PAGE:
Realistic Bodies

Let’s consider how sports shape our view of body image.

by Tyler Malbreaux | 5/18/18 3:15am

Society dictates the ideal body. For women, it’s thin with luscious hair. For men, it’s broad shoulders with lean muscles. And for students at colleges with deep athletic traditions, the pressure to have an “ideal” body intensifies because so many people are physically fit. As Michaela Artavia-High ’21 noted in her recent Mirror piece, “Buff: The Ideal Male Body,” the connection between the demands of athletics and body image adds a layer of complexity to how everyone, including non-athletes, views themselves.

Recent surveys by College Pulse point to this complexity. Dartmouth athletes are more likely than the general student body to rate their body as more attractive than average, and they are disproportionately comfortable wearing revealing clothing in public. In addition, they are less likely to report dissatisfaction with their bodies and less likely to agree that the media plays a role in shaping beauty standards.

But while Dartmouth varsity athletes report satisfaction with their bodies at a rate higher than the average student, they also report taking extreme measures to maintain that image at similar or even higher frequencies than non-athletes. These behaviors include skipping meals, intense exercise regimens and using medication. At first glance, this seems contradictory to the Pulse surveys. How can athletes simultaneously be comfortable with their bodies while also engaging in harmful behaviors to maintain their image?

A possible answer is that these athletes are only comfortable with their current body as long as they can keep it. What lies underneath is a fear of reverting back to an “unacceptable” body. And that, in itself, is a form of insecurity. Even though widespread athleticism can create unrealistic expectations of body image, we ought to note that athletes, too, fall victim to those standards.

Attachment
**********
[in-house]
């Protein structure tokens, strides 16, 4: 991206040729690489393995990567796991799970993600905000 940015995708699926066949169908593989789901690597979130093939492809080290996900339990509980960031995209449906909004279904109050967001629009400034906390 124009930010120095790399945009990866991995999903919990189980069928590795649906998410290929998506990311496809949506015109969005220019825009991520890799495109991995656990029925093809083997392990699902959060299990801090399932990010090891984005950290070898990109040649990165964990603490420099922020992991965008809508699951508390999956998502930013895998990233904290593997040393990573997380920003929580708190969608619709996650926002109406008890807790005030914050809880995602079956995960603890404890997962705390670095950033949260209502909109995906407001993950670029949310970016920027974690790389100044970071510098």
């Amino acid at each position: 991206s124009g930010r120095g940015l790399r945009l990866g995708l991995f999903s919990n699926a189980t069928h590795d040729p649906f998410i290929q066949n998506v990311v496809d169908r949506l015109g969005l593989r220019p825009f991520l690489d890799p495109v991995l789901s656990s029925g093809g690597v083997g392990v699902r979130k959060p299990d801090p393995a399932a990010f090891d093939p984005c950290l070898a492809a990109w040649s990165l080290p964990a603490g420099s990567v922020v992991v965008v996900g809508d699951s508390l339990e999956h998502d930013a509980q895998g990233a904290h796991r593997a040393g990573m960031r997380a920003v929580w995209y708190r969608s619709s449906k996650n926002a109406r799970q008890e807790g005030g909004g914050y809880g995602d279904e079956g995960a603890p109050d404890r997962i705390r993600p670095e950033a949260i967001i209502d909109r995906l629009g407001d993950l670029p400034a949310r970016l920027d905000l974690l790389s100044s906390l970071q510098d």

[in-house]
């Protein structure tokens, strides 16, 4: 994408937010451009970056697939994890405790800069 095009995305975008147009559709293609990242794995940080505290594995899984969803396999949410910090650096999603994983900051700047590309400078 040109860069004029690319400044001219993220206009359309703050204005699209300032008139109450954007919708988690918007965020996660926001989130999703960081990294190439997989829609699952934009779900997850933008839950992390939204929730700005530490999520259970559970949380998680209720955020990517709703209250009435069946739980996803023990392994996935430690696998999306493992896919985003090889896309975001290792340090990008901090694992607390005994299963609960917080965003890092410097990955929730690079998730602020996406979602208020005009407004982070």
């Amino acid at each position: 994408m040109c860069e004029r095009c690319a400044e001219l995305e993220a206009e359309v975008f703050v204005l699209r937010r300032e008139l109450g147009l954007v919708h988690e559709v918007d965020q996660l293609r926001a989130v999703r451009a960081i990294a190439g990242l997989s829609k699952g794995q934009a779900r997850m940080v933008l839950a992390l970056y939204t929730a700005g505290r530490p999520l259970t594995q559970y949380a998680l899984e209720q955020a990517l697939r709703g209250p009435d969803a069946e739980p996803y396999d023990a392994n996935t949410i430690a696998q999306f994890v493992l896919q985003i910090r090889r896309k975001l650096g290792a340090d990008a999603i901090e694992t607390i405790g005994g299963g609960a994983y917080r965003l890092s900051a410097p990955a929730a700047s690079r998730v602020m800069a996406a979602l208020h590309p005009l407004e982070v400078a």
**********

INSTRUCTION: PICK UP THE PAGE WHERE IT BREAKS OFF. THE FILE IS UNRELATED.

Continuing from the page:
Other research identifies coaches, policies and even fans as factors that lead athletes to obsess over body image. But perhaps the biggest factor influencing unrealistic perceptions of body image — in athletes and non-athletes alike — is the media. The damaging effects are especially present in movies geared toward children. Everyone’s seen those cheesy high-school dramas (think “High School Musical”) in which the dashing quarterback protagonist falls for the girl-next-door cheerleader. Needless to say, the football player is always lean and muscular, the cheerleader long-haired and voluptuous.

What one never sees in these movies, though, are the many football players who don’t fit this mold. Notice how the iconic football player seems to always be the quarterback. They have body types that are more appealing to Western beauty standards, as their roles on the field require them to be quick and agile. Contrast that to the offensive lineman or the defensive tackle. With a few exceptions, they are much bulkier and heavier. Their position requires it. In the movies, these characters are rarely cast in main roles, owing in no small part to society’s narrow standard of athleticism and attractiveness.

Just as positions in certain sports pair well with the “ideal” body, others require that bodies not conform to the ideal. Long-distance events, for instance, are best for those with long legs and thin bodies, which, for men, goes against the societal dictate of muscularity. Similarly for women, sports that require upper-body strength will naturally require large arms and broad shoulders, which conflicts with the Western norm of slim female figures.

To be sure, body image is a complex issue, and numerous factors can lead to insecurities. Dealing with those insecurities in a place like Dartmouth can be tough, but there are some practical steps that one can take, such as using respectful language when discussing body-image issues.

Additionally, while it may seem like athletes are the least prone to body insecurity, research suggests that athletes may be as insecure as non-athletes. On an institutional level, the Dartmouth athletics department should create programs in which athletes discuss ways to prevent harmful behaviors often induced by physical demands of sports and sports culture. Finally, as a community, Dartmouth must begin to value health and nutrition over image and aesthetics. This is hardest part, as so many ingrained biases push students toward the latter. However, bodies that are well-nourished and well-rested are the healthiest. Let us focus on that, not on an imagined ideal of athleticism, when we think of the ideal body.

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